Hurst/Airheart, a leading manufacturer of racing brakes, tested the OEM Pantera brakes back in the 1970s. The first stop from 60 mph required 219 feet and 225 pounds of pedal effort, which is an extremely high amount of pedal effort. With each consecutive stop both the braking distance and the pedal effort decreased. Upon the eighth consecutive stop the Pantera achieved its advertised stopping distance of 133 feet (from 60 mph), and pedal effort had fallen to 115 pounds. Of course, in a “real world” situation such as a “panic stop” a driver does not have the opportunity to “pre-heat” the brakes with seven practice stops.
As the test progressed brake-fade set-in with the next (ninth) consecutive stop. There was therefore a fine line between optimum braking performance and the on-set of brake fade. One last point I wish to mention, Hurst/Airheart concluded from their test that a Pantera’s ultimate stopping capability had the peculiar trait of being limited by the brakes, rather than being limited by the amount of traction provided by the tires (PI News, volume 3, no.4, pages 27-32).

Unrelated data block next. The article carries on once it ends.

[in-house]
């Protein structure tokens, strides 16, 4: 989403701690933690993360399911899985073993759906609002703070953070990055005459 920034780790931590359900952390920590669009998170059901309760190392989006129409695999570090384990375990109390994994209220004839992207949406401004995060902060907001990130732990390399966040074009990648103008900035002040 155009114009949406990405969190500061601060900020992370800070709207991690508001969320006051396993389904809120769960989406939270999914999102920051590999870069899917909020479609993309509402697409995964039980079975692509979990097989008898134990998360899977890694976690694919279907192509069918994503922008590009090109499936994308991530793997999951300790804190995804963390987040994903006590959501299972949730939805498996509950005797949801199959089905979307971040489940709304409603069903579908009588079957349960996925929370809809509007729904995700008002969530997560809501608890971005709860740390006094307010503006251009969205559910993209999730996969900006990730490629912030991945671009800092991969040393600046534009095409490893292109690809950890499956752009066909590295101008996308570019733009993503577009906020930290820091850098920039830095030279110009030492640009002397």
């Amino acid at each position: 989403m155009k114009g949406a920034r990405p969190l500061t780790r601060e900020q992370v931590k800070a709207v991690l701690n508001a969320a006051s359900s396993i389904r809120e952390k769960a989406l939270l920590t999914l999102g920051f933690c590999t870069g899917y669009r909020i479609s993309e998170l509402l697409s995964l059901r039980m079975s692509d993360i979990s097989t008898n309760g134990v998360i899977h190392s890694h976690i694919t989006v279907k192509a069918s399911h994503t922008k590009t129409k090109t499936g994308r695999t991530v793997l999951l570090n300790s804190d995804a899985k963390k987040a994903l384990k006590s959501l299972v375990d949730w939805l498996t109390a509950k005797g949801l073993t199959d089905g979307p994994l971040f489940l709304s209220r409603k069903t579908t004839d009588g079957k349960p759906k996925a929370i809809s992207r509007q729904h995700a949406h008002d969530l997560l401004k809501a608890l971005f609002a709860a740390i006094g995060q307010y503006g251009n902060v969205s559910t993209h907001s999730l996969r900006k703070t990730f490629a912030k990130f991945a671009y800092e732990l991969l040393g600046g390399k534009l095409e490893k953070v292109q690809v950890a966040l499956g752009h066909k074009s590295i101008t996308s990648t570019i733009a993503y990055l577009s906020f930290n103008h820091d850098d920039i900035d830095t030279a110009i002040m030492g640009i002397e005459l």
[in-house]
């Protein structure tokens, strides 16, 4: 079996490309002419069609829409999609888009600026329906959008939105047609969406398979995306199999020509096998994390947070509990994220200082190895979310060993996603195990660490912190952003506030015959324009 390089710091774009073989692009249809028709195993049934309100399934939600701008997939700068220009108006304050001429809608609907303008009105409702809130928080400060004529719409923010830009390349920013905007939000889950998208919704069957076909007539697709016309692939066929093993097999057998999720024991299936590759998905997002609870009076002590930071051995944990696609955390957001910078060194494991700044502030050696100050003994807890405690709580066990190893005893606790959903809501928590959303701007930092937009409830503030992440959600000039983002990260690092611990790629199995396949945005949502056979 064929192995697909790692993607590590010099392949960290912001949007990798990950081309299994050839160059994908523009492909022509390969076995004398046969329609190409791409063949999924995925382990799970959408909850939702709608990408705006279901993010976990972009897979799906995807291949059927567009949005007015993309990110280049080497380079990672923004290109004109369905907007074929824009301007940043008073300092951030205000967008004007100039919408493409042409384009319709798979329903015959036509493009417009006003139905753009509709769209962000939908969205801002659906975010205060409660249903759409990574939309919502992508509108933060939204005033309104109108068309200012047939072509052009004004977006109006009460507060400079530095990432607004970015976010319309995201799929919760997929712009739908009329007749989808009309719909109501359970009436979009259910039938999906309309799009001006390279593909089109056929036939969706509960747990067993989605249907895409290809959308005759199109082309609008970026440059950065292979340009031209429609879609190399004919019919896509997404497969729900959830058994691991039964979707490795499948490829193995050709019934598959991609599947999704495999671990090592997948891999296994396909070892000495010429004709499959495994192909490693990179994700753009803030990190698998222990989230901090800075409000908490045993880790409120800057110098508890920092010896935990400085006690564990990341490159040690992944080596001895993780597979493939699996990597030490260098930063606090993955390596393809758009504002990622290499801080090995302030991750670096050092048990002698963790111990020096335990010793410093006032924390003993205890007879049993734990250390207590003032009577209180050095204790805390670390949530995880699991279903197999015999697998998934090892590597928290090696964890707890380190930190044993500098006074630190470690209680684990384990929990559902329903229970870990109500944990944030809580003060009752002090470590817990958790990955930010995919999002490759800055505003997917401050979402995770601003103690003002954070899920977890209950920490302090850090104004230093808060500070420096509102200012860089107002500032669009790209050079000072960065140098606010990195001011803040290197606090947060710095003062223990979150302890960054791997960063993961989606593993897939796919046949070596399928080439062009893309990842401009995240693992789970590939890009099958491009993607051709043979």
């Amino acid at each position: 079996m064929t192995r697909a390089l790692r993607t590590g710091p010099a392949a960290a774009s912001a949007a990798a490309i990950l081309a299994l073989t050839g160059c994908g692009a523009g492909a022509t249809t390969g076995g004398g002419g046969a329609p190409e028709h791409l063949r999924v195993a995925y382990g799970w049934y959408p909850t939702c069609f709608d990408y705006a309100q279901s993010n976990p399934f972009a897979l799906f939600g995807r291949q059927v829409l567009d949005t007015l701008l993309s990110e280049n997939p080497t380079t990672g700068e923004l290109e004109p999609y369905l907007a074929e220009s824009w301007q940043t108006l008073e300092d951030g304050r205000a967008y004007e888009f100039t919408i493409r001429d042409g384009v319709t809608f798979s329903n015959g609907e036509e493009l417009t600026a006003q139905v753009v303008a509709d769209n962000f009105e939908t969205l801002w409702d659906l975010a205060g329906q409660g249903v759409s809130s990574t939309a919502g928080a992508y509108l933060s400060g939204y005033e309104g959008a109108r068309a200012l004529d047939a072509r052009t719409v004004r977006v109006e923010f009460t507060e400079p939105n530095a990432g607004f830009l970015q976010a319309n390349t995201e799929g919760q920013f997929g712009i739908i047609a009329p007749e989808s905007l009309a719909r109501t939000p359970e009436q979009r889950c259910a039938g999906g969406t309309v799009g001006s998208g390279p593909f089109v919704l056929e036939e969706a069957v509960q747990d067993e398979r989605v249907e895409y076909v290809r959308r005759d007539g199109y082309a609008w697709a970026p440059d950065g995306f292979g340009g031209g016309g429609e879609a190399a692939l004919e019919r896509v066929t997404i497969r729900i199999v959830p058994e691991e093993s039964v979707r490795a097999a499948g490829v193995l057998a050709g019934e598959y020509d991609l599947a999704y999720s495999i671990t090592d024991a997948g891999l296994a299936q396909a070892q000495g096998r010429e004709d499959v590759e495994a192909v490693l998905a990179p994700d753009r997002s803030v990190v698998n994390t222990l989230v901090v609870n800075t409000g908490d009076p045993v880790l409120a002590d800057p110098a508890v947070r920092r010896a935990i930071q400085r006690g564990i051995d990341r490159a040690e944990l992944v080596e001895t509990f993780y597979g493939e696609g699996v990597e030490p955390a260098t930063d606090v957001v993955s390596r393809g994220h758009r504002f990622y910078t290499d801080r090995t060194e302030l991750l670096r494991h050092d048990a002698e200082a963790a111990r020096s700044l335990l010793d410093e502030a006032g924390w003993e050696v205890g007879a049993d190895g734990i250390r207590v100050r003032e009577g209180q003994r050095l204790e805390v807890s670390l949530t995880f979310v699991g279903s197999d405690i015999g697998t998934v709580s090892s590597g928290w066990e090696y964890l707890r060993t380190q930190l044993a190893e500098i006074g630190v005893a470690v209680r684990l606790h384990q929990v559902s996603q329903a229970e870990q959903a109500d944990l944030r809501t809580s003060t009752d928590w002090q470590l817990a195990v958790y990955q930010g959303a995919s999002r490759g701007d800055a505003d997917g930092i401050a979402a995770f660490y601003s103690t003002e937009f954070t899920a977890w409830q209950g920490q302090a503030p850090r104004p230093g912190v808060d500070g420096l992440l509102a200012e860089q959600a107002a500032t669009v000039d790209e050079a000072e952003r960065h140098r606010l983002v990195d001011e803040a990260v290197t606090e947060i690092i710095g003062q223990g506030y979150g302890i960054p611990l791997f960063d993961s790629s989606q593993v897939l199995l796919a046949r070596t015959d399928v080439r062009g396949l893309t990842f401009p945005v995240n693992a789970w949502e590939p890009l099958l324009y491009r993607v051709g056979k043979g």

Citing this test, Pantera International’s founder Fred Matsumoto referred to performing a panic stop with the Pantera’s OEM brakes as a religious effort; he wrote you stomp on the brake pedal and PRAY that you stop in time (PI News, volume 14, no.2, page 14)!
It befuddles me that these are the same brakes that some magazine testers praised, in fact one tester described them as “the best production car brakes in the world” (Motor Trend, March 1972, page 106).
Doug, be mindful of the fact that your GT5 is equipped with the same brakes as the Group 3 racing Panteras, the brakes are quite a bit better off than those fitted to the Ford Era narrow body versions.